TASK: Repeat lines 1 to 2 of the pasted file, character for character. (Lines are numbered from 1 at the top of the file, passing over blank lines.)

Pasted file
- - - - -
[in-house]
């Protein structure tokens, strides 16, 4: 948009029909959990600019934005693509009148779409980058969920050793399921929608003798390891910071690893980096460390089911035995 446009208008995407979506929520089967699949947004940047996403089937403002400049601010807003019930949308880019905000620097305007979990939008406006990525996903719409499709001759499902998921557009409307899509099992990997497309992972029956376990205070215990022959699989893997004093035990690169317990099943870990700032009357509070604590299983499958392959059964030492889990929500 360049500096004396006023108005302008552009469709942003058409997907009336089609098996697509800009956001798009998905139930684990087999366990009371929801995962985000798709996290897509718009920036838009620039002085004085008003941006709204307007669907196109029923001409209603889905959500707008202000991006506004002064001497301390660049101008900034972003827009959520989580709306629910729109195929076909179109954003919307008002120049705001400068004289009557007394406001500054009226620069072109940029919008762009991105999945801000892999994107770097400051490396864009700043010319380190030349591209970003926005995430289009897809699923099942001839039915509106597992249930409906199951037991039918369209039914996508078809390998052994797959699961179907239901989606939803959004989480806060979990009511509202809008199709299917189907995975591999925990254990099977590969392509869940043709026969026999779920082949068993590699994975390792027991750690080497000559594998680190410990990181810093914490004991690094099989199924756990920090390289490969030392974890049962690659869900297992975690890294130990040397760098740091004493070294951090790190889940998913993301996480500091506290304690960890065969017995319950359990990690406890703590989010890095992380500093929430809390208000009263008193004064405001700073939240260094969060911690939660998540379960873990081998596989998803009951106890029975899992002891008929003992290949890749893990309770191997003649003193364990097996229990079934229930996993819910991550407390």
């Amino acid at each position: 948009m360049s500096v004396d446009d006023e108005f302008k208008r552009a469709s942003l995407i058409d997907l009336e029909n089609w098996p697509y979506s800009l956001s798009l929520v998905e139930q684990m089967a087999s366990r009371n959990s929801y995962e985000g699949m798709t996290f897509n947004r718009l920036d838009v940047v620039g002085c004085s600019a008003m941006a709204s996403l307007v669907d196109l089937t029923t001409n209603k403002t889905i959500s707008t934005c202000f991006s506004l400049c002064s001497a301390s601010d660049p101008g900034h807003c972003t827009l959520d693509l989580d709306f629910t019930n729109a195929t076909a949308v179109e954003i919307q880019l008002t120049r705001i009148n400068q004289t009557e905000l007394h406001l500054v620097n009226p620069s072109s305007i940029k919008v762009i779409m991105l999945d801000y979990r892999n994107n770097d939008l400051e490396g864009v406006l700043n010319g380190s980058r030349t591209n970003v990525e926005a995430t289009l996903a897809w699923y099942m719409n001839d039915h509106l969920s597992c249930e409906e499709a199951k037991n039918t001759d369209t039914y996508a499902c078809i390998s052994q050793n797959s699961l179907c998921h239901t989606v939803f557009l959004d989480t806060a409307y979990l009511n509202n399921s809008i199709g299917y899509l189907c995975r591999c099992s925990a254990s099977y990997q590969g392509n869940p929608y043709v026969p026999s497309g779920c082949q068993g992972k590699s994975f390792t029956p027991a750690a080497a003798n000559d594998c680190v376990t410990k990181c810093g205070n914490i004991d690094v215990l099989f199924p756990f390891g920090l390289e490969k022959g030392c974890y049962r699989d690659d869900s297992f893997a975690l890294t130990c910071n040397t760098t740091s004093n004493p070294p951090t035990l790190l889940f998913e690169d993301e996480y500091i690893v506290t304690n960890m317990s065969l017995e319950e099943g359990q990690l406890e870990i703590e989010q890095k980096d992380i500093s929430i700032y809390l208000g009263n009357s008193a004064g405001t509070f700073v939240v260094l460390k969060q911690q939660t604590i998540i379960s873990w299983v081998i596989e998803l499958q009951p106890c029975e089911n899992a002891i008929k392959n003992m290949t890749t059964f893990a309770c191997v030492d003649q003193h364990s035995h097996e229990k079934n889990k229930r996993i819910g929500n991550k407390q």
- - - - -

[in-house]
């Protein structure tokens, strides 16, 4: 948009029909959990600019934005693509009148779409980058969920050793399921929608003798390891910071690893980096460390089911035995 446009208008995407979506929520089967699949947004940047996403089937403002400049601010807003019930949308880019905000620097305007979990939008406006990525996903719409499709001759499902998921557009409307899509099992990997497309992972029956376990205070215990022959699989893997004093035990690169317990099943870990700032009357509070604590299983499958392959059964030492889990929500 360049500096004396006023108005302008552009469709942003058409997907009336089609098996697509800009956001798009998905139930684990087999366990009371929801995962985000798709996290897509718009920036838009620039002085004085008003941006709204307007669907196109029923001409209603889905959500707008202000991006506004002064001497301390660049101008900034972003827009959520989580709306629910729109195929076909179109954003919307008002120049705001400068004289009557007394406001500054009226620069072109940029919008762009991105999945801000892999994107770097400051490396864009700043010319380190030349591209970003926005995430289009897809699923099942001839039915509106597992249930409906199951037991039918369209039914996508078809390998052994797959699961179907239901989606939803959004989480806060979990009511509202809008199709299917189907995975591999925990254990099977590969392509869940043709026969026999779920082949068993590699994975390792027991750690080497000559594998680190410990990181810093914490004991690094099989199924756990920090390289490969030392974890049962690659869900297992975690890294130990040397760098740091004493070294951090790190889940998913993301996480500091506290304690960890065969017995319950359990990690406890703590989010890095992380500093929430809390208000009263008193004064405001700073939240260094969060911690939660998540379960873990081998596989998803009951106890029975899992002891008929003992290949890749893990309770191997003649003193364990097996229990079934229930996993819910991550407390």